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8 Invaluable Tips for Painting on Canvas

A blank canvas is a great opportunity, but it can also be a source of stress. Even if you're full of ideas about what to paint, how should you go about it, exactly? These tips for painting on canvas will set you on the right track.

Canvas on Table

What Every Painter Should Know About Canvases

art on canvas guide

Set all your paintings up for success! Learn how to choose, stretch, prime and paint your canvas. Get my FREE guide »

Canvas is a heavy-duty woven fabric that is used in a variety of ways, from sails to backpacks to marquees. In the painting world, it's usually stretched on a wooden frame. You can purchase pre-stretched canvases or stretch your own.

Canvas is a wonderful surface for painting with acrylic and oil paint, as it is sturdy, lightweight and affordable. When treated with gesso, it is also archival.

These eight tips for painting on canvas will be invaluable to beginners, but even seasoned artists might discover something new.

1. Prepare your canvas

Priming a Canvas

Stretch your canvas or use a pre-stretched canvas. Not to be too obvious, but I have witnessed people purchasing canvases and starting to paint before unwrapping them. So... yes, unwrap the plastic from your canvas.

The next thing you'll want to do is prime your canvas. Often, this is done with a substance called gesso, which comes in varieties that can be used with acrylic, tempera or oil paint. Think of gesso like primer when painting rooms in a house. Gesso protects the fibers of canvas, making your painting surface archival. It also makes the work surface a little bit softer for paint, which can help you use less paint to create your work of art and will also protect your brushes.

Set all your canvas paintings up for success! Learn how to choose, stretch, prime and paint your canvas with this absolutely FREE downloadable guide.

Get my free guide »

2. Set the mood with a tonal background color

Tonal Background on Canvas

In addition to gesso, you can consider applying an all-over tone to your canvas to instantly set a mood in your painting. For instance, a bright white canvas might not be conducive to a moody, stormy painting, but a coat of a light bluish-gray can give you a more moody surface for creating your desired look.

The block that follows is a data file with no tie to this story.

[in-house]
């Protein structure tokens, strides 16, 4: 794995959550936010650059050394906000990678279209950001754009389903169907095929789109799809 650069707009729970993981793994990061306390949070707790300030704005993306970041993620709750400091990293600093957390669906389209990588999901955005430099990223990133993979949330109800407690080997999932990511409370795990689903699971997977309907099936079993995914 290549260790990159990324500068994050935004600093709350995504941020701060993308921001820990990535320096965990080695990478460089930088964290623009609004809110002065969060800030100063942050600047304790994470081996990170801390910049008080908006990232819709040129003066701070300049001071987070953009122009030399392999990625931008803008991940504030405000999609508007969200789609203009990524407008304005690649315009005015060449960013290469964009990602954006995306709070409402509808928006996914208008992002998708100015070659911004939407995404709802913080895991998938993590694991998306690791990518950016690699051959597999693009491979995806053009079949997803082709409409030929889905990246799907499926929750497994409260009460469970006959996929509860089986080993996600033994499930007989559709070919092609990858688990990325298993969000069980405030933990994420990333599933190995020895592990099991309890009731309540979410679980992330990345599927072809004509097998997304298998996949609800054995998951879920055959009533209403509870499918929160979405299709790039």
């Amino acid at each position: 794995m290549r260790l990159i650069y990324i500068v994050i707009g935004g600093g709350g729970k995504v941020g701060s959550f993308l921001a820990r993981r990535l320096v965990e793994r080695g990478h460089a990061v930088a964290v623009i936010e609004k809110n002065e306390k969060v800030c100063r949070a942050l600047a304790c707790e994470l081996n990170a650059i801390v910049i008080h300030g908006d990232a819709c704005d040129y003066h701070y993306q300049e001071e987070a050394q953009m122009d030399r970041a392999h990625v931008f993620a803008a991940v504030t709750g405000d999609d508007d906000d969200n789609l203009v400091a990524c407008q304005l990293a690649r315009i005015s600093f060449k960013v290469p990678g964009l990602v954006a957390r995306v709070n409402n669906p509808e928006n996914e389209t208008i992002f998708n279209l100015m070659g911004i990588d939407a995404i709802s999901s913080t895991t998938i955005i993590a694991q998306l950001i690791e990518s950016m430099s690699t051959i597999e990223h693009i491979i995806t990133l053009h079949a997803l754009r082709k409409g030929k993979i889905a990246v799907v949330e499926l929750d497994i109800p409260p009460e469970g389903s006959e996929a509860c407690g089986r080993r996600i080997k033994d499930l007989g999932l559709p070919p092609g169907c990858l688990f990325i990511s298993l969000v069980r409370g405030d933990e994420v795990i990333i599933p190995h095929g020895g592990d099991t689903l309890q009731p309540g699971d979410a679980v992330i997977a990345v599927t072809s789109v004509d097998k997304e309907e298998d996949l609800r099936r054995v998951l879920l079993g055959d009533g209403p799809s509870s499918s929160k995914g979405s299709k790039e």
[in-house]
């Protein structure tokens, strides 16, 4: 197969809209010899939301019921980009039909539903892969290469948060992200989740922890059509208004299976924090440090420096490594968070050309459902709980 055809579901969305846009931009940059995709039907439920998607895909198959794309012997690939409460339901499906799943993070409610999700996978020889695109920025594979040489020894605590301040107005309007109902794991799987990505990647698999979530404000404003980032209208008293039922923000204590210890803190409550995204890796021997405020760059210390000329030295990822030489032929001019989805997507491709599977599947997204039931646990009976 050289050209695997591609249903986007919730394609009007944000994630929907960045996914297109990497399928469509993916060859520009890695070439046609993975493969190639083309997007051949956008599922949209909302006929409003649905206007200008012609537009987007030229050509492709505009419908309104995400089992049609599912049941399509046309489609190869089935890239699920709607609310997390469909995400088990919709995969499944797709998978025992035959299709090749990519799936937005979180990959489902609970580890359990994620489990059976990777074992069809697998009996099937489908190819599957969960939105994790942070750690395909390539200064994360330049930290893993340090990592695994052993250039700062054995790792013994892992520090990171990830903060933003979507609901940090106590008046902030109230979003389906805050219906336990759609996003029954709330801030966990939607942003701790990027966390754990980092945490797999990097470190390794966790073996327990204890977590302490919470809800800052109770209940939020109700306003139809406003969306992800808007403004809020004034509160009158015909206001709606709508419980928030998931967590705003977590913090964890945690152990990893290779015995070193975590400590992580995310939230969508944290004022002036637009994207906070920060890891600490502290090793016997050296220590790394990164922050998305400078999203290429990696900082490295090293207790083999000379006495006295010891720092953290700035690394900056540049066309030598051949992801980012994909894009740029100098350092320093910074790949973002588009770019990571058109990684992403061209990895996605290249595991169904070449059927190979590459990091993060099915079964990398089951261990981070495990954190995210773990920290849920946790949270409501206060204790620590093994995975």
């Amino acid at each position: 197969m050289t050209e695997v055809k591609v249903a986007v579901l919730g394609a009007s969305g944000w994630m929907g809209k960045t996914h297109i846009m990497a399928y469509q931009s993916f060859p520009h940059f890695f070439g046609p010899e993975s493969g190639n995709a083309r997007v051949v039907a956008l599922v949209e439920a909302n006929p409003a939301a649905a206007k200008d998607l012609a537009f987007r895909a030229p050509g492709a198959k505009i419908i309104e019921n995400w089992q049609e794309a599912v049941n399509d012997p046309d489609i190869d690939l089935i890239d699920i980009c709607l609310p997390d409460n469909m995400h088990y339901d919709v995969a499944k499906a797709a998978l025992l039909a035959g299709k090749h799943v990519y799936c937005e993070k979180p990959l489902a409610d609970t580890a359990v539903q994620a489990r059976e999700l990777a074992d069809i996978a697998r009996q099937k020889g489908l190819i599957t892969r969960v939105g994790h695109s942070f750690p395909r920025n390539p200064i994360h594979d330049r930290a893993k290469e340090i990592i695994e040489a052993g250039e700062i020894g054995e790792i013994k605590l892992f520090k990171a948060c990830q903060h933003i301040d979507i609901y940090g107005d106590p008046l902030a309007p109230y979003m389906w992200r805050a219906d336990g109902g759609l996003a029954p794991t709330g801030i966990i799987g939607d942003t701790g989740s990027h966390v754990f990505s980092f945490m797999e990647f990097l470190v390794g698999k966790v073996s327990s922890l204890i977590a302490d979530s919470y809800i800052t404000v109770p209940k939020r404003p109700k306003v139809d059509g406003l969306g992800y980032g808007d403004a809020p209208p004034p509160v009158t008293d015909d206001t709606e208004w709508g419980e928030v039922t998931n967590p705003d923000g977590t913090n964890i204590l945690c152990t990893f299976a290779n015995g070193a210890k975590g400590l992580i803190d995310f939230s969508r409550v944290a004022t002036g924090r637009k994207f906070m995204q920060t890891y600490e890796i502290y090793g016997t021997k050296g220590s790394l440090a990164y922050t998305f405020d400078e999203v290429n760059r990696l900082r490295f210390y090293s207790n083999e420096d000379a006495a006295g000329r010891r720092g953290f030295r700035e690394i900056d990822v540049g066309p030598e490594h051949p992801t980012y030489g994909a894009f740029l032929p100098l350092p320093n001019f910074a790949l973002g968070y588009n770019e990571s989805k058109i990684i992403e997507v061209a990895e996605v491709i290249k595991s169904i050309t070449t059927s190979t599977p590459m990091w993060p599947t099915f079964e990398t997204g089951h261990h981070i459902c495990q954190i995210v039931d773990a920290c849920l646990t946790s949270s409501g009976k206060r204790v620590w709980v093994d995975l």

3. Set up your canvas and supplies

Painting Set Up

How are you going to paint — physically? Do you prefer an easel, where the canvas can be upright or at a slight angle? Or do you work better with the canvas on a flat surface, right next to your palette?

There's no right or wrong, but you'll make your life and painting much easier if you set up your workspace in advance. Have your paint brushes, palette knives, water and any other painting supplies you think you'll need at the ready. The small amount of time it takes to assemble this "mise en place" will make the painting process far more pleasant.

4. Choose appropriate brushes

Paint Brushes

Certain brushes are better for canvas painting than others. For instance, your delicate watercolor brushes will get eaten alive on the sturdy canvas surface: they're too soft and delicate to apply paint assertively. In general, specifically designed acrylic or oil paint brushes will be a better choice, with longer handles and stiffer bristles which both hold and spread the thicker paint better on canvas.

Learn more about the different types of brushes here.

5. Create an underpainting

Underpainting on canvas

Since canvas is typically used for opaque paints, it's a great opportunity to experiment with underpainting. This is a method of creating an outline, often in an opposing color, that can add depth to your finished piece even if it won't be directly visible once you're finished.

6. Adjust colors appropriately

While oil paints will dry about the same color as they look when applied, acrylic paint will dry slightly darker than it looks while you're painting. Adjust your color mixes accordingly so that the finished piece isn't darker than you want it to be. You can test the end result before you take paint to canvas by painting a little bit of a color a piece of scrap paper and seeing how dark the swatch dries.